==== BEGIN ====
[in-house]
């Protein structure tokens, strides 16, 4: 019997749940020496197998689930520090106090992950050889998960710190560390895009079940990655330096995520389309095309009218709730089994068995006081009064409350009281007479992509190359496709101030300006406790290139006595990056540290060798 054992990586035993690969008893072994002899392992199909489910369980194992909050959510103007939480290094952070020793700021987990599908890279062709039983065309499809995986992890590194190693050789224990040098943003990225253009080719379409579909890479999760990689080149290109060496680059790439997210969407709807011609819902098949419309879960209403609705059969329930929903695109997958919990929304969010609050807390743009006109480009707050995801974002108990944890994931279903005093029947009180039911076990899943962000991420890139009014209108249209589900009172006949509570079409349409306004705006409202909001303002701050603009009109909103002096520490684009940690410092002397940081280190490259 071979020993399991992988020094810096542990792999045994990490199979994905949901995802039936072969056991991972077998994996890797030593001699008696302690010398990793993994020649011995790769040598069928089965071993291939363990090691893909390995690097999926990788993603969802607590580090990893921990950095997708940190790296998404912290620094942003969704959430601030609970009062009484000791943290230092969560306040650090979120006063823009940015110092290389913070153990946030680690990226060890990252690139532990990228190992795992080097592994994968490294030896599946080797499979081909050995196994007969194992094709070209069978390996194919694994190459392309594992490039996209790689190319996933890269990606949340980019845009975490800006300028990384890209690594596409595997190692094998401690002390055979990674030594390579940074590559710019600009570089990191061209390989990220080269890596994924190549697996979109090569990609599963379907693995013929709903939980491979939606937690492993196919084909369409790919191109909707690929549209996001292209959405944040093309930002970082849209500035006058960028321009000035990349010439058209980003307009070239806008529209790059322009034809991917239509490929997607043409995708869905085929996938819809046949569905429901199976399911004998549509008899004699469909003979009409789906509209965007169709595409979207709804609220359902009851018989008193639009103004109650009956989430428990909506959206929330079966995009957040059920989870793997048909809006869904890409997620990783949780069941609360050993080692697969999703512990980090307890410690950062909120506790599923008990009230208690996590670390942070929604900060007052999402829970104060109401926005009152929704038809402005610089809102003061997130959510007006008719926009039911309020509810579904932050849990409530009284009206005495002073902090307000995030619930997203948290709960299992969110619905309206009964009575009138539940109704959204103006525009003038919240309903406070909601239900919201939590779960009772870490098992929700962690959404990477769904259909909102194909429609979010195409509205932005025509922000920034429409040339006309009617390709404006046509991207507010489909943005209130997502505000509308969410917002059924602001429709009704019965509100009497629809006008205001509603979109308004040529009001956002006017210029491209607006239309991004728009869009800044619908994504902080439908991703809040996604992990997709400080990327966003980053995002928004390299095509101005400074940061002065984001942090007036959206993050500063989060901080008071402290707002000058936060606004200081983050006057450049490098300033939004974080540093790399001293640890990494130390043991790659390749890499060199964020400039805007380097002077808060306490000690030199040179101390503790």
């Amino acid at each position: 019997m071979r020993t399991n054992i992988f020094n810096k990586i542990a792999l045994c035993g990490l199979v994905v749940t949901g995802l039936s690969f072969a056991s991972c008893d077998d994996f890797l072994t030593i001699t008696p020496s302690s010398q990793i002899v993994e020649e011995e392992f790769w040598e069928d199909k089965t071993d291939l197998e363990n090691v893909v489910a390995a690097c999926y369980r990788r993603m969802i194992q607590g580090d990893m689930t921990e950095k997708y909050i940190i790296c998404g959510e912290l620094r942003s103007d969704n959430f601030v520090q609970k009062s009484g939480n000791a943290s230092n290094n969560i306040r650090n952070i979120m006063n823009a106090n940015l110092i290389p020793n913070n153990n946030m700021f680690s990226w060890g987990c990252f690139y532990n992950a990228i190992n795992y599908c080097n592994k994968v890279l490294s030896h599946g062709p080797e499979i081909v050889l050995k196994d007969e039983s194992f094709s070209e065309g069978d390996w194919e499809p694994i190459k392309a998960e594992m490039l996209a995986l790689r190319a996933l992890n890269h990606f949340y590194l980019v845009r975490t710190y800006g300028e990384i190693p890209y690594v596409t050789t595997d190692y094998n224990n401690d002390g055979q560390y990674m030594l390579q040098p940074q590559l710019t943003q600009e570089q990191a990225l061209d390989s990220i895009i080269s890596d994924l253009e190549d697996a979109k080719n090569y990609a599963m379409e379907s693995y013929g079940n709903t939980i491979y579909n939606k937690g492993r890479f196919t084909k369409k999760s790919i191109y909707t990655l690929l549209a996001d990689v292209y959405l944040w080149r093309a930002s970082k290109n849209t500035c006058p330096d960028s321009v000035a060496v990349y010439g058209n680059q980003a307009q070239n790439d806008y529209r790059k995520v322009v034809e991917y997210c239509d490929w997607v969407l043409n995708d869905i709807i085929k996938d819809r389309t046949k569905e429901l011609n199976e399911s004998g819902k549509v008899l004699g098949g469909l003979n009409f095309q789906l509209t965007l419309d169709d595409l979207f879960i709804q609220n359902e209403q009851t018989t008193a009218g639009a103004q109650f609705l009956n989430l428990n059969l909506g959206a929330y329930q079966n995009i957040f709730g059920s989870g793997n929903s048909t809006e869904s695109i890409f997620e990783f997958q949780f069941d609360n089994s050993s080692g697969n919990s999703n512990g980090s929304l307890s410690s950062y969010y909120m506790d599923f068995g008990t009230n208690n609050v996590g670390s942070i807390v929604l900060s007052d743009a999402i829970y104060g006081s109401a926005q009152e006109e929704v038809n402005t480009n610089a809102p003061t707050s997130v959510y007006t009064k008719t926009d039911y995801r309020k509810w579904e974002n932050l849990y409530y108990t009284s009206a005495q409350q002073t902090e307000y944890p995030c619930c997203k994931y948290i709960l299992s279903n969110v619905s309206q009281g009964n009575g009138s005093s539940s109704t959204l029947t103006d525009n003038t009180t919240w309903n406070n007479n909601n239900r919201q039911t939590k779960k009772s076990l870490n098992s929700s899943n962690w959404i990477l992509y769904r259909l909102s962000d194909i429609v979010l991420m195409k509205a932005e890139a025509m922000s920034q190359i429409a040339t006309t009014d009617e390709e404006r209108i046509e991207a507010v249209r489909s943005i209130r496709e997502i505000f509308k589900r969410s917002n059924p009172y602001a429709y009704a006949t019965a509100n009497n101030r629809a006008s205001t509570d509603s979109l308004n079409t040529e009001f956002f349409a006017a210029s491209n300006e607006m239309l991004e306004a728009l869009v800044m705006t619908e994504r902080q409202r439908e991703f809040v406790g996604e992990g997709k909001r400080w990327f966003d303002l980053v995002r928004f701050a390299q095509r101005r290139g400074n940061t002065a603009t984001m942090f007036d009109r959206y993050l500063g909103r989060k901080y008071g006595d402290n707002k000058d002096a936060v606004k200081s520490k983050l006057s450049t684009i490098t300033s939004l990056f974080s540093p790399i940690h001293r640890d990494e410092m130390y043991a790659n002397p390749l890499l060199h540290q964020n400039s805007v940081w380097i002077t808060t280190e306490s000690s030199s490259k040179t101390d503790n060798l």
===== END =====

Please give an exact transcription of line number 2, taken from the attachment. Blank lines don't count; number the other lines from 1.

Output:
């Protein structure tokens, strides 16, 4: 019997749940020496197998689930520090106090992950050889998960710190560390895009079940990655330096995520389309095309009218709730089994068995006081009064409350009281007479992509190359496709101030300006406790290139006595990056540290060798 054992990586035993690969008893072994002899392992199909489910369980194992909050959510103007939480290094952070020793700021987990599908890279062709039983065309499809995986992890590194190693050789224990040098943003990225253009080719379409579909890479999760990689080149290109060496680059790439997210969407709807011609819902098949419309879960209403609705059969329930929903695109997958919990929304969010609050807390743009006109480009707050995801974002108990944890994931279903005093029947009180039911076990899943962000991420890139009014209108249209589900009172006949509570079409349409306004705006409202909001303002701050603009009109909103002096520490684009940690410092002397940081280190490259 071979020993399991992988020094810096542990792999045994990490199979994905949901995802039936072969056991991972077998994996890797030593001699008696302690010398990793993994020649011995790769040598069928089965071993291939363990090691893909390995690097999926990788993603969802607590580090990893921990950095997708940190790296998404912290620094942003969704959430601030609970009062009484000791943290230092969560306040650090979120006063823009940015110092290389913070153990946030680690990226060890990252690139532990990228190992795992080097592994994968490294030896599946080797499979081909050995196994007969194992094709070209069978390996194919694994190459392309594992490039996209790689190319996933890269990606949340980019845009975490800006300028990384890209690594596409595997190692094998401690002390055979990674030594390579940074590559710019600009570089990191061209390989990220080269890596994924190549697996979109090569990609599963379907693995013929709903939980491979939606937690492993196919084909369409790919191109909707690929549209996001292209959405944040093309930002970082849209500035006058960028321009000035990349010439058209980003307009070239806008529209790059322009034809991917239509490929997607043409995708869905085929996938819809046949569905429901199976399911004998549509008899004699469909003979009409789906509209965007169709595409979207709804609220359902009851018989008193639009103004109650009956989430428990909506959206929330079966995009957040059920989870793997048909809006869904890409997620990783949780069941609360050993080692697969999703512990980090307890410690950062909120506790599923008990009230208690996590670390942070929604900060007052999402829970104060109401926005009152929704038809402005610089809102003061997130959510007006008719926009039911309020509810579904932050849990409530009284009206005495002073902090307000995030619930997203948290709960299992969110619905309206009964009575009138539940109704959204103006525009003038919240309903406070909601239900919201939590779960009772870490098992929700962690959404990477769904259909909102194909429609979010195409509205932005025509922000920034429409040339006309009617390709404006046509991207507010489909943005209130997502505000509308969410917002059924602001429709009704019965509100009497629809006008205001509603979109308004040529009001956002006017210029491209607006239309991004728009869009800044619908994504902080439908991703809040996604992990997709400080990327966003980053995002928004390299095509101005400074940061002065984001942090007036959206993050500063989060901080008071402290707002000058936060606004200081983050006057450049490098300033939004974080540093790399001293640890990494130390043991790659390749890499060199964020400039805007380097002077808060306490000690030199040179101390503790």